Desk with a computer, stationary and open text books.

Getting organised

By Olivia Applewhite, 1st year Law student.

I like to be organised, and after what feels like fifty ‘introductory’ lectures and seminars this term, it’s safe to say that most of my lecturers want this quality in all of us.

What does it mean to be organised though? Everyone works so differently that there’s no one method that works for us all. I’ve personally had an acute obsession with stationery for as long as I can remember, but it doesn’t mean that because I have brand new highlighters with gel ink and clear nibs so I don’t highlight further than I intend to (they are amazing, just saying) that suddenly I fall into this category of ‘organised’.

First and foremost, it takes a little thought and time.

A tidy, clean area to work in is definitely the first thing I would preach to anyone who wants to get organised. It needs to be somewhere at home, but it doesn’t have to be extravagant.

Even if you don’t have space in your room for a desk, a simple set of drawers so that you can give ‘space’ to each one of your modules is really useful – but you have to make sure you keep using them. I think it’s also really important to get into the habit of unpacking your bag every time you get home.

I’m a self-confessed nerd, and (perhaps being a mature student) am wholly dedicated to my studies, but even I have days when I feel utterly exhausted, and have to make an effort to put everything back in its ‘place’.

If nothing else, doing this means that even if you do wake up with ten minutes until your lecture or seminar, you can grab everything out of a particular drawer, shove it in a bag and get out of there.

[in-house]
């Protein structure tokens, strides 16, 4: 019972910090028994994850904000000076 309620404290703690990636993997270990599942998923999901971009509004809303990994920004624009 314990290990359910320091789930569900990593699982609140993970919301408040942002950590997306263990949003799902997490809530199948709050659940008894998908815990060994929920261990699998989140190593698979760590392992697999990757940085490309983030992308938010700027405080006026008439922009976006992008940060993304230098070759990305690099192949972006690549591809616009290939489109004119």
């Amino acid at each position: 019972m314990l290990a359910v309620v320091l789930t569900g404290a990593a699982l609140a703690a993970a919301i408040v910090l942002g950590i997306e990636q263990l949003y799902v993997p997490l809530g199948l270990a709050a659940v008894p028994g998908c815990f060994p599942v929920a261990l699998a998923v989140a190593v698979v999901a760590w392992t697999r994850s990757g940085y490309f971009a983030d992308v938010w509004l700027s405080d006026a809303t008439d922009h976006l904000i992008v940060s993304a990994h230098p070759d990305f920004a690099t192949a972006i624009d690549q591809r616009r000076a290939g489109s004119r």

But I bet you are thinking; “Okay, Ollie – doesn’t it take you forever to figure out which drawer is which and which notes belong to which module?” Yeah, I’ve already thought about that.

Perhaps I took it to an extreme, but I decided to give each module its own colour. Tort Law is yellow. (I decided this. No idea why. Because sponge cakes are yellow?) I have a yellow drawer, a yellow ring binder, yellow lined paper, yellow document folders.

The only thing I really felt was missing was a yellow board pen that shows up clearly, but I substituted it for black (mostly because I didn’t have any other colours to use).

Which brings me on to another point that works for me. I keep a list of ‘stuff’ that I need to do.


Lastly, but not least. I have a DIARY. It comes with me everywhere, not just to write the locations of seminars and lectures, but so that I can write in the social events of ALL the societies I’ve shown interest in.

I’m sure – when I start getting deadlines for work that it will be useful to note those in my diary too – but mostly, it means that I can look at a physical representation of my ‘daily life’ and work out where I need to be, when I have time to study, and when I can go off and do other things I like doing.

Like going shopping for colour co-ordinated stationery supplies.

This article is featured on Learning at Lincoln.